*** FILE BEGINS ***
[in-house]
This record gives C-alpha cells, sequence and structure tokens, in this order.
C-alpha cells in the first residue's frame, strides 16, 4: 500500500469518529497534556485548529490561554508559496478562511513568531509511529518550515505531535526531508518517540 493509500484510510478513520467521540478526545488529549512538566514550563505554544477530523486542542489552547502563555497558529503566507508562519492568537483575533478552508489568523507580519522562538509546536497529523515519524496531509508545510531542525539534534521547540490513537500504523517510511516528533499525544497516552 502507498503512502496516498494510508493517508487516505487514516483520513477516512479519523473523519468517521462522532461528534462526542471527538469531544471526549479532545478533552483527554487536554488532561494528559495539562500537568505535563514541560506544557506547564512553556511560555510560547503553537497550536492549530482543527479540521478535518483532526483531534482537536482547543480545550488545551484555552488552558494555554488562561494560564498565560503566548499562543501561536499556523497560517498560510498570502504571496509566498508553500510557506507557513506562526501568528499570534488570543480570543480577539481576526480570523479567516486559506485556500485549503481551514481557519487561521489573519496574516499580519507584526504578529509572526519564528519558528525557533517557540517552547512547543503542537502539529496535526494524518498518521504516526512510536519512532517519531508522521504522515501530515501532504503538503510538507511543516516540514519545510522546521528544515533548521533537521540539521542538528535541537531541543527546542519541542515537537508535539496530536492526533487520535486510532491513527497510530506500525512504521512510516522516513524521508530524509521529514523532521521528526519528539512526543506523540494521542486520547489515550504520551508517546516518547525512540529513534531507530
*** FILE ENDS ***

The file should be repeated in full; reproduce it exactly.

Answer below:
[in-house]
This record gives C-alpha cells, sequence and structure tokens, in this order.
C-alpha cells in the first residue's frame, strides 16, 4: 500500500469518529497534556485548529490561554508559496478562511513568531509511529518550515505531535526531508518517540 493509500484510510478513520467521540478526545488529549512538566514550563505554544477530523486542542489552547502563555497558529503566507508562519492568537483575533478552508489568523507580519522562538509546536497529523515519524496531509508545510531542525539534534521547540490513537500504523517510511516528533499525544497516552 502507498503512502496516498494510508493517508487516505487514516483520513477516512479519523473523519468517521462522532461528534462526542471527538469531544471526549479532545478533552483527554487536554488532561494528559495539562500537568505535563514541560506544557506547564512553556511560555510560547503553537497550536492549530482543527479540521478535518483532526483531534482537536482547543480545550488545551484555552488552558494555554488562561494560564498565560503566548499562543501561536499556523497560517498560510498570502504571496509566498508553500510557506507557513506562526501568528499570534488570543480570543480577539481576526480570523479567516486559506485556500485549503481551514481557519487561521489573519496574516499580519507584526504578529509572526519564528519558528525557533517557540517552547512547543503542537502539529496535526494524518498518521504516526512510536519512532517519531508522521504522515501530515501532504503538503510538507511543516516540514519545510522546521528544515533548521533537521540539521542538528535541537531541543527546542519541542515537537508535539496530536492526533487520535486510532491513527497510530506500525512504521512510516522516513524521508530524509521529514523532521521528526519528539512526543506523540494521542486520547489515550504520551508517546516518547525512540529513534531507530